I have coddled my love for my husband over a low, steady flame for nearly 11 years now, and I feel its opulence almost every day. Other quinces may look nice sitting in their bowls, but I’d rather have a poached quince any day. Especially when it’s hugged by fluffy puff pastry.
- 4 quinces (roughly 2 pounds)
- 4 cups water
- 1 tablespoon fresh lemon juice
- ½ cup (100 grams) granulated sugar, plus 2-3 tablespoons for sprinkling
- ¼ cup (85 grams) agave nectar, brown rice syrup, or honey (if not vegan)
- 1 whole star anise
- 1 whole cinnamon stick
- 3-5 whole cloves
- 1-inch slice of fresh ginger
- 1 (490 grams) package frozen puff pastry sheets, thawed (vegans, use Pepperidge Farms brand)
- 2 tablespoons non-dairy milk
- ¼ cup (25 grams) almond flour
- ½ cup (40 grams) almond slices
- confectioners' sugar, for sprinkling (optional)
- Peel quinces with a vegetable peeler. Slice the tops and bottoms off of each quince, then cut each quince in half. Use a spoon or melon baller to scoop out the core and seeds. Use a paring knife to cut off any brown spots that look undesirable. Slice quinces into ⅛- to ¼-inch thick crescents.
- Add water, lemon juice, ½ cup (100 grams) sugar, agave, and spices to a large saucepan and stir to combine. Cut a piece of parchment paper into a circle that is roughly the diameter of your saucepan. Place saucepan over medium heat and bring the poaching liquid to a simmer, stirring to dissolve the sugar. Add quince slices to the saucepan. Bring to a boil, then reduce heat to low and press your parchment circle against the top of the quinces and syrup as a kind of "lid."
- Simmer quinces for 45-60 minutes, until slices are fork-tender and pink or orange in color. Transfer quinces and the syrup to a large container and refrigerate until cool, at least 2 hours or up to a week.
- When ready to make tarts, preheat your oven to 375°F. Line two baking sheets with parchment paper.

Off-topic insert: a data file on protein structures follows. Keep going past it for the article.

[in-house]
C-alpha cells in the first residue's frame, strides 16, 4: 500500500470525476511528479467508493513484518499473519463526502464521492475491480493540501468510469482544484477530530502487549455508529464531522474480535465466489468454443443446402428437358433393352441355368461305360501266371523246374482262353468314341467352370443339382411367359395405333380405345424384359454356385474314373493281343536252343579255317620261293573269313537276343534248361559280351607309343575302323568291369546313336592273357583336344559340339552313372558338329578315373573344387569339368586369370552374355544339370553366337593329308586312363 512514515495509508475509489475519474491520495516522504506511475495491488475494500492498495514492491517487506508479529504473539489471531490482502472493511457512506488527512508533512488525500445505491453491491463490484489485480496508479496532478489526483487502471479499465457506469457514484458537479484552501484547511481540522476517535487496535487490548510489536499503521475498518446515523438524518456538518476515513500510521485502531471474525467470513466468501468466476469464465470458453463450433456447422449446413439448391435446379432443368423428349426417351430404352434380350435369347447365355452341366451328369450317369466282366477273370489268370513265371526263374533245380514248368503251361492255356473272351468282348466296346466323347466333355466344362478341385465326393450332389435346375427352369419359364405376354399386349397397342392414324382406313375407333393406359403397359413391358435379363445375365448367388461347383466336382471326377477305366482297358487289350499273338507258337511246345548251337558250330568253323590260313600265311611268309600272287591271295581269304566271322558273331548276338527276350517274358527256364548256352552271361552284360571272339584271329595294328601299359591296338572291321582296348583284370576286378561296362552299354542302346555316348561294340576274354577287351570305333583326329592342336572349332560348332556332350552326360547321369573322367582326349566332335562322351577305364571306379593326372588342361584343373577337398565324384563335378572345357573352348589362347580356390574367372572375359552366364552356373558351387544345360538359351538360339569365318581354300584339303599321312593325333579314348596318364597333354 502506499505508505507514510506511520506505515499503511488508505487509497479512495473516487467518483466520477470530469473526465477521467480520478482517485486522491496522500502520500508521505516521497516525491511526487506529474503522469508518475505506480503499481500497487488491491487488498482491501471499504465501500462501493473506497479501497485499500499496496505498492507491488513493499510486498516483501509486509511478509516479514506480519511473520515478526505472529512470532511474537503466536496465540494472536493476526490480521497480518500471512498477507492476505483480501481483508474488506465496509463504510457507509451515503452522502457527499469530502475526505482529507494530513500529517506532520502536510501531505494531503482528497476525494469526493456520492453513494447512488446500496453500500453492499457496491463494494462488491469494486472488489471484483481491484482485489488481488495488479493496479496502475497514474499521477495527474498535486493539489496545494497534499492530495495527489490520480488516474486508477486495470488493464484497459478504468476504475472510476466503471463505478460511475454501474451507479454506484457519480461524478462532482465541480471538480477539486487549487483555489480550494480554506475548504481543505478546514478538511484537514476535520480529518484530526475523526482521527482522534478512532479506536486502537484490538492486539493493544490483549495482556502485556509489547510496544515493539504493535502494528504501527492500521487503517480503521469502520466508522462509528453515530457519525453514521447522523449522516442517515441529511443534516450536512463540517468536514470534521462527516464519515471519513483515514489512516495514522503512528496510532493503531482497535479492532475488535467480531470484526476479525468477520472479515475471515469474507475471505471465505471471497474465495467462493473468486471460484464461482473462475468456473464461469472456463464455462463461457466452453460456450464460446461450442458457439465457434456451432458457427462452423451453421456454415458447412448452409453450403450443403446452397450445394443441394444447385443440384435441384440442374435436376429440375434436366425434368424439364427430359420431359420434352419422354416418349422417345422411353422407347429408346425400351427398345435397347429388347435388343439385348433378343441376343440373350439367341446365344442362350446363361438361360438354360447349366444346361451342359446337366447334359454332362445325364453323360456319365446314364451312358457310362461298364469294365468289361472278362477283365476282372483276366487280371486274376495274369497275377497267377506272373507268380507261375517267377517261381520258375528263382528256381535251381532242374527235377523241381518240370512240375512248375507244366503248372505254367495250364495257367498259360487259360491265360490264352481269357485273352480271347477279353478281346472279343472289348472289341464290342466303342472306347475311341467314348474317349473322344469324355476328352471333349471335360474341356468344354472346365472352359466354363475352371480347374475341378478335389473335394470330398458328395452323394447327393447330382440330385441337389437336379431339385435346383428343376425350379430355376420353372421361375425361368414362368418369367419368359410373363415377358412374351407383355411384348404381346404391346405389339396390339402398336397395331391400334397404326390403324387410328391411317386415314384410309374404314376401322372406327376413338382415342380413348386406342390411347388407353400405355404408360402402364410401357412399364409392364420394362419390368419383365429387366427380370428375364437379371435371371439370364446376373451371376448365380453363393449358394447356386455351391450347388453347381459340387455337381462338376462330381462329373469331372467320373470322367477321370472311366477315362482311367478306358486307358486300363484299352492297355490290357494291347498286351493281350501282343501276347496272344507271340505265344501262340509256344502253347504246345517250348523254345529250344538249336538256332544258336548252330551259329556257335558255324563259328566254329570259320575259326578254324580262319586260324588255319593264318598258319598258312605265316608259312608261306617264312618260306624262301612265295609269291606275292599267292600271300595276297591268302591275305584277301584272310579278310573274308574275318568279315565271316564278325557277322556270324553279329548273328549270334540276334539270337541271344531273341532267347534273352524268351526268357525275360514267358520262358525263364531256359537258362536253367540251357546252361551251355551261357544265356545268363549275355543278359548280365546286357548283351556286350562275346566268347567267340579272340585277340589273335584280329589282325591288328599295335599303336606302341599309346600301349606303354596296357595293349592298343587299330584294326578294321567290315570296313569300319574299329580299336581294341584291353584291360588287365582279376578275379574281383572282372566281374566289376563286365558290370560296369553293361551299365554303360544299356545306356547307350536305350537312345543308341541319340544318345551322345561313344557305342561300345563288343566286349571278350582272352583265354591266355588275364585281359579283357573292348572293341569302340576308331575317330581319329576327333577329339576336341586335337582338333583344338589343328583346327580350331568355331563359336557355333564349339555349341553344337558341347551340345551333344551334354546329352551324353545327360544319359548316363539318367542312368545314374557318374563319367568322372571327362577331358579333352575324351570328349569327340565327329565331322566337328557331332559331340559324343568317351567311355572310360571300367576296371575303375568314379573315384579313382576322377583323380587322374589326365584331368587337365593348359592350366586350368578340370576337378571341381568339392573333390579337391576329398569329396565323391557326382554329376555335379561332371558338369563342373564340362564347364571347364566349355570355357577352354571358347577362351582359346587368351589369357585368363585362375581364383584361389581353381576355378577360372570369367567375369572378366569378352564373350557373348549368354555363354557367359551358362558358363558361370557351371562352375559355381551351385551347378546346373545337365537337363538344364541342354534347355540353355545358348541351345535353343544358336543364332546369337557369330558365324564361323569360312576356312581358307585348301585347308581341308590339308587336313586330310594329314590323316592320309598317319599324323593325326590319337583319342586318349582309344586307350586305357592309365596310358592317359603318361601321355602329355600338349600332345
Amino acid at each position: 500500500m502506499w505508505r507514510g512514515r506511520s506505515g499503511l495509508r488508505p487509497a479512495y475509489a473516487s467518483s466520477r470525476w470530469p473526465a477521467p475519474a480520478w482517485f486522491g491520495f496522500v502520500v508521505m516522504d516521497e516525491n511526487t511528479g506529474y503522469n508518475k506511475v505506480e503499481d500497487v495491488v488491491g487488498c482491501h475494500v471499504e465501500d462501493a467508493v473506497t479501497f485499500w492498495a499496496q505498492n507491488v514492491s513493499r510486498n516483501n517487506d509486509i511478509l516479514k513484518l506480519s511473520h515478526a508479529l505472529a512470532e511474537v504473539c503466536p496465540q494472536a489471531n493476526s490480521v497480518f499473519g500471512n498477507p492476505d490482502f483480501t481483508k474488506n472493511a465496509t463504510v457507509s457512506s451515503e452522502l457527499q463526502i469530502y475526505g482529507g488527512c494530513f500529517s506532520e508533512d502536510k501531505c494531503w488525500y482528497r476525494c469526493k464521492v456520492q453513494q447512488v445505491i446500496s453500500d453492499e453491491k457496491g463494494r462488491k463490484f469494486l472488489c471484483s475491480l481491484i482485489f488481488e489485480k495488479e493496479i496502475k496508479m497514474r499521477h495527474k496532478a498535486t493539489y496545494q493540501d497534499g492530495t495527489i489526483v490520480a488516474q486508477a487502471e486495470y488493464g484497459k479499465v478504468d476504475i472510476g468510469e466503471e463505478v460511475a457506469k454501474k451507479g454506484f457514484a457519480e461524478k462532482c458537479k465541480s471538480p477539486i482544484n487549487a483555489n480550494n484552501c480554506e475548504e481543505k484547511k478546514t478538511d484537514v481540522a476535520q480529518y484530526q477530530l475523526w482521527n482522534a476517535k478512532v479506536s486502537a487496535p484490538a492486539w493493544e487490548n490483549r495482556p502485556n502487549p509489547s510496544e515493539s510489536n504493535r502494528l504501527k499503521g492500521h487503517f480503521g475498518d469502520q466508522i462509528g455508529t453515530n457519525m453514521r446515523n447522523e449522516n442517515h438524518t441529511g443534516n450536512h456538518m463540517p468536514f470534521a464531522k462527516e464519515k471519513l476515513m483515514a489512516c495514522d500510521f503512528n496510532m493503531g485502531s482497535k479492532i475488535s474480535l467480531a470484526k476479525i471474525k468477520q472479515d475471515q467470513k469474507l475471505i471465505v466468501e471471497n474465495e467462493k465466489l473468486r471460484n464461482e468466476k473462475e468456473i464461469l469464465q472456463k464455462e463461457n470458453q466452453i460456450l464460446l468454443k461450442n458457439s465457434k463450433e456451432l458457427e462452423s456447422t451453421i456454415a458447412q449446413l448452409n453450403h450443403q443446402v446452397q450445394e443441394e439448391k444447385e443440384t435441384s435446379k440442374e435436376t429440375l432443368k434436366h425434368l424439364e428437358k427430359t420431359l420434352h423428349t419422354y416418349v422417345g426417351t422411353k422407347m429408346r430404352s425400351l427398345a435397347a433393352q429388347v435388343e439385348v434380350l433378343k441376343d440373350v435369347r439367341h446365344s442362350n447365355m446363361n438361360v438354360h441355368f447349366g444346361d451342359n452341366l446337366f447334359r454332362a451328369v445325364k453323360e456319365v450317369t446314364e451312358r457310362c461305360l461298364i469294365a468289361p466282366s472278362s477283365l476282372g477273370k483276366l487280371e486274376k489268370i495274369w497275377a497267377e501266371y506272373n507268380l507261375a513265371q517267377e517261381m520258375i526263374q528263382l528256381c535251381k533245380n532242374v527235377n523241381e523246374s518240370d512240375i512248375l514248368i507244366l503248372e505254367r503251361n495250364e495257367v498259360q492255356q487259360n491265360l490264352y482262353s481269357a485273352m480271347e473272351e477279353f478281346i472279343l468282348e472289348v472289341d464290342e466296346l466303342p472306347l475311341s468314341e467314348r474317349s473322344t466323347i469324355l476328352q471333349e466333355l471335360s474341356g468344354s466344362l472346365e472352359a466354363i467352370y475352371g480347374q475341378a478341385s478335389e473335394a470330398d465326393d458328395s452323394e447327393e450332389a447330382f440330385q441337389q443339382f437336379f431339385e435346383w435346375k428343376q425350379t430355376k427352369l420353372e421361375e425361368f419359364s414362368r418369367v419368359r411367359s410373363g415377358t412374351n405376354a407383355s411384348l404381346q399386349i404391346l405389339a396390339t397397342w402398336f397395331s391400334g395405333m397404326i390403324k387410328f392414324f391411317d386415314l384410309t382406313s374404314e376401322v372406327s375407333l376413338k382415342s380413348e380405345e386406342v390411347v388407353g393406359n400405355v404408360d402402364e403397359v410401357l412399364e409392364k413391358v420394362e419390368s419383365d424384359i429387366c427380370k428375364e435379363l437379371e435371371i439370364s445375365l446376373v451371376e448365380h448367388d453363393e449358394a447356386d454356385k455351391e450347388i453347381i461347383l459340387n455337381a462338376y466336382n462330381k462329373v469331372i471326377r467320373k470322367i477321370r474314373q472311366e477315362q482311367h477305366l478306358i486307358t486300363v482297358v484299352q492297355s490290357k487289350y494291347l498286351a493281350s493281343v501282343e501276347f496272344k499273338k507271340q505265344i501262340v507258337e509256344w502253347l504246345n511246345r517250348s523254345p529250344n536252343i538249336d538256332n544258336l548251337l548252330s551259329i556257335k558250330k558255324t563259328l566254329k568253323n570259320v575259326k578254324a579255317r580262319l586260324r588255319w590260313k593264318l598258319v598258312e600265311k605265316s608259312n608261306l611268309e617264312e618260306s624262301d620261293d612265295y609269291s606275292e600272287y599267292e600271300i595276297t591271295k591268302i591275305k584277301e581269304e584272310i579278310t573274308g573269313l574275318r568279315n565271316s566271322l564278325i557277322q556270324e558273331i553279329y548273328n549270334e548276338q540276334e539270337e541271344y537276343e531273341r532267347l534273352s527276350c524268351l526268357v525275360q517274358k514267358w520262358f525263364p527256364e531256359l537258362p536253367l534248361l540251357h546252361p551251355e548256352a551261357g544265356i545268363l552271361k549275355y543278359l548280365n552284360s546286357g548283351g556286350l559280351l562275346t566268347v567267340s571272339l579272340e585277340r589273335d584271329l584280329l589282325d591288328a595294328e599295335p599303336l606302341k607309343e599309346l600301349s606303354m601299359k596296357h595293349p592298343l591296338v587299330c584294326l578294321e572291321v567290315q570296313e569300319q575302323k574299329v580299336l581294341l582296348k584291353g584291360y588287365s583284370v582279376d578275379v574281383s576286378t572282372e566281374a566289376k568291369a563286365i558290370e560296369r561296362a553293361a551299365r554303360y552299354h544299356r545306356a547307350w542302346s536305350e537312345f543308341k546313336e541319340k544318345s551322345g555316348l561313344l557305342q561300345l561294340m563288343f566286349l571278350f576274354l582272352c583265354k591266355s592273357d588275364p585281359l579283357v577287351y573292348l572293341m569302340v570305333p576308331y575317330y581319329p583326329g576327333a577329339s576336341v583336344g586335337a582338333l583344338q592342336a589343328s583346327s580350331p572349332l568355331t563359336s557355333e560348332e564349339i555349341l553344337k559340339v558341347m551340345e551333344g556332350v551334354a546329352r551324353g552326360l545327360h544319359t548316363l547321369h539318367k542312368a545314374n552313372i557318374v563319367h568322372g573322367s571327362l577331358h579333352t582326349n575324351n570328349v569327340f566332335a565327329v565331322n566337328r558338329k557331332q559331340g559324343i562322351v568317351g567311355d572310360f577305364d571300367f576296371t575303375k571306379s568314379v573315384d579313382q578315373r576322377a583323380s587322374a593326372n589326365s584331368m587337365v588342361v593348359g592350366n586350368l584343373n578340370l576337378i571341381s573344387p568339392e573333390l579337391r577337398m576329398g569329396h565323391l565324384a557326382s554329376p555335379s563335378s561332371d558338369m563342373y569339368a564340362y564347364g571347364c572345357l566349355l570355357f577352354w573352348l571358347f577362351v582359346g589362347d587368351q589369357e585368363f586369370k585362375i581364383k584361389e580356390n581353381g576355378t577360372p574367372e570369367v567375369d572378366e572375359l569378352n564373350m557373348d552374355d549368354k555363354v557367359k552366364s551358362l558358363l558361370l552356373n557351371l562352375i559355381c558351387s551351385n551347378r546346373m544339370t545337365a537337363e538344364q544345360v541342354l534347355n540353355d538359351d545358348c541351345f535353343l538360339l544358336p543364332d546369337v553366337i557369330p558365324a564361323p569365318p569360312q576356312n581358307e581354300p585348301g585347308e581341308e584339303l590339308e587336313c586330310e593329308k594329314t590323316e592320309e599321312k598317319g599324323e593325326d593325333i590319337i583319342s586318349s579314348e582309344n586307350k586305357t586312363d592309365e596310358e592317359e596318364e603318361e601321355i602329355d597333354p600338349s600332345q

- For small tarts: Cut each puff pastry sheet in half lengthwise, then cut each half into thirds. You should get 6 rectangles from each sheet, so one package of puff pastry will yield 12 small pastries.
- For large tarts: Cut each puff pastry sheet into quadrants. Roll each square in one direction a few times so they are more rectangular, but don't roll them too thin. One package of puff pastry will yield 8 large pastries.
- Place puff pastry rectangles on parchment-lined baking sheets. Use a pastry brush to brush a ½- to 1-inch border of non-dairy milk on each puff pastry rectangle. Sprinkle the center of each rectangle with almond flour.
- Use a fork to lift quince slices out of the poaching liquid*, and arrange the quince slices over the almond flour. Sprinkle with almond slices (you can go just around the border, or over the entire tart). Sprinkle each tart with granulated sugar.
- Bake for 25-30 minutes, until edges are golden brown. Cool completely on a wire rack. Dust with confectioners' sugar before serving, if desired.
- *Once you've used all the quince slices, reserve the poaching liquid. Strain through a fine mesh strainer into a saucepan to remove the fruit bits and spices. Bring the liquid to a simmer and simmer until reduced and thickened. Cool and store in the refrigerator. Use the syrup for cocktails!